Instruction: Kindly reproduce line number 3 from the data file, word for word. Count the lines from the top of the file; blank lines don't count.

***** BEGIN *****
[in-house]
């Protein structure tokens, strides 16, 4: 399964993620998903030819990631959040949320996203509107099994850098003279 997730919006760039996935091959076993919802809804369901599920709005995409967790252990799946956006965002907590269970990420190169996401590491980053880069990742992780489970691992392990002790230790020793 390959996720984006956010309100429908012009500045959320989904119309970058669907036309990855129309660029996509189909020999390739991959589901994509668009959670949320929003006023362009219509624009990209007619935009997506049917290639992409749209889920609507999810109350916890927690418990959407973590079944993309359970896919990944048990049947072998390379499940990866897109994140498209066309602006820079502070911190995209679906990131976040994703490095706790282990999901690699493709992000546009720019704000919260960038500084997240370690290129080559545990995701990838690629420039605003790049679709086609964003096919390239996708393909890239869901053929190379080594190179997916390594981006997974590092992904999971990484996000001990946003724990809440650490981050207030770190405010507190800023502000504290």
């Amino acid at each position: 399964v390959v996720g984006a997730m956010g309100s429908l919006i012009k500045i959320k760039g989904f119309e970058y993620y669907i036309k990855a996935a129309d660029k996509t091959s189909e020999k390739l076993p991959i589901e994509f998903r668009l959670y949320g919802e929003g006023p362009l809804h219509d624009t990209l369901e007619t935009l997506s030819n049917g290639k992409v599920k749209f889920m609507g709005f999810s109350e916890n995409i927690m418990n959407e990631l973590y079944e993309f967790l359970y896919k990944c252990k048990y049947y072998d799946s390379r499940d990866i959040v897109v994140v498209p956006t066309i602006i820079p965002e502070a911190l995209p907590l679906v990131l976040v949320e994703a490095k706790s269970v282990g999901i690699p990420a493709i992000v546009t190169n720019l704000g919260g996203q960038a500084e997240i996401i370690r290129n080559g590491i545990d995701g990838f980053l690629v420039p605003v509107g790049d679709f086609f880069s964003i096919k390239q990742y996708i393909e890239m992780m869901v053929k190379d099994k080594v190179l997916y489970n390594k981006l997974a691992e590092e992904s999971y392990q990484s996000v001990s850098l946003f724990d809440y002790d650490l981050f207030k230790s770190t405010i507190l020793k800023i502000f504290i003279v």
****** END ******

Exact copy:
């Amino acid at each position: 399964v390959v996720g984006a997730m956010g309100s429908l919006i012009k500045i959320k760039g989904f119309e970058y993620y669907i036309k990855a996935a129309d660029k996509t091959s189909e020999k390739l076993p991959i589901e994509f998903r668009l959670y949320g919802e929003g006023p362009l809804h219509d624009t990209l369901e007619t935009l997506s030819n049917g290639k992409v599920k749209f889920m609507g709005f999810s109350e916890n995409i927690m418990n959407e990631l973590y079944e993309f967790l359970y896919k990944c252990k048990y049947y072998d799946s390379r499940d990866i959040v897109v994140v498209p956006t066309i602006i820079p965002e502070a911190l995209p907590l679906v990131l976040v949320e994703a490095k706790s269970v282990g999901i690699p990420a493709i992000v546009t190169n720019l704000g919260g996203q960038a500084e997240i996401i370690r290129n080559g590491i545990d995701g990838f980053l690629v420039p605003v509107g790049d679709f086609f880069s964003i096919k390239q990742y996708i393909e890239m992780m869901v053929k190379d099994k080594v190179l997916y489970n390594k981006l997974a691992e590092e992904s999971y392990q990484s996000v001990s850098l946003f724990d809440y002790d650490l981050f207030k230790s770190t405010i507190l020793k800023i502000f504290i003279v």